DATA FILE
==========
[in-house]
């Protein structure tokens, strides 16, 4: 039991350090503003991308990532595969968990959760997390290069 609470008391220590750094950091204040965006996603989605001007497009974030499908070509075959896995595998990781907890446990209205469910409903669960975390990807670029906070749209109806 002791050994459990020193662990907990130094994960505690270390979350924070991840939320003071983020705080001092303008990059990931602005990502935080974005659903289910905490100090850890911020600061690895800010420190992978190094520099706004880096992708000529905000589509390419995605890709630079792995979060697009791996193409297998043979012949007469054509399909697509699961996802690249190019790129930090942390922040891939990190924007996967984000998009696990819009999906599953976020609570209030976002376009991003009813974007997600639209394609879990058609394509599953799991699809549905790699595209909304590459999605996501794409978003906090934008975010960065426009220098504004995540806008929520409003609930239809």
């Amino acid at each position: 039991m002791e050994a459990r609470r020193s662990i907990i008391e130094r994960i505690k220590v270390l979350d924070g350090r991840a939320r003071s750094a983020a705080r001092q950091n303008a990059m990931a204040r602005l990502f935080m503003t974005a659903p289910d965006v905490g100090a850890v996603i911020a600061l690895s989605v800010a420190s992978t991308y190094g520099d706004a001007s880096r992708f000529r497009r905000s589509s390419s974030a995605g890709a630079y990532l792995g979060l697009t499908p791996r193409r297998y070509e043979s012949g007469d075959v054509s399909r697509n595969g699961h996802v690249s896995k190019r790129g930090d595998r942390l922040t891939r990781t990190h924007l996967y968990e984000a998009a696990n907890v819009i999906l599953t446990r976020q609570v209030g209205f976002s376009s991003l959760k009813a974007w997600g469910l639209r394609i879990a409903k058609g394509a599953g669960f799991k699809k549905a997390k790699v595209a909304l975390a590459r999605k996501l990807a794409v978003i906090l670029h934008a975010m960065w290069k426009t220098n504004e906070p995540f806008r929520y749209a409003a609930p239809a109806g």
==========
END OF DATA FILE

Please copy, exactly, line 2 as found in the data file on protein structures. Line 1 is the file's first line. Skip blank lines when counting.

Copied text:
């Protein structure tokens, strides 16, 4: 039991350090503003991308990532595969968990959760997390290069 609470008391220590750094950091204040965006996603989605001007497009974030499908070509075959896995595998990781907890446990209205469910409903669960975390990807670029906070749209109806 002791050994459990020193662990907990130094994960505690270390979350924070991840939320003071983020705080001092303008990059990931602005990502935080974005659903289910905490100090850890911020600061690895800010420190992978190094520099706004880096992708000529905000589509390419995605890709630079792995979060697009791996193409297998043979012949007469054509399909697509699961996802690249190019790129930090942390922040891939990190924007996967984000998009696990819009999906599953976020609570209030976002376009991003009813974007997600639209394609879990058609394509599953799991699809549905790699595209909304590459999605996501794409978003906090934008975010960065426009220098504004995540806008929520409003609930239809």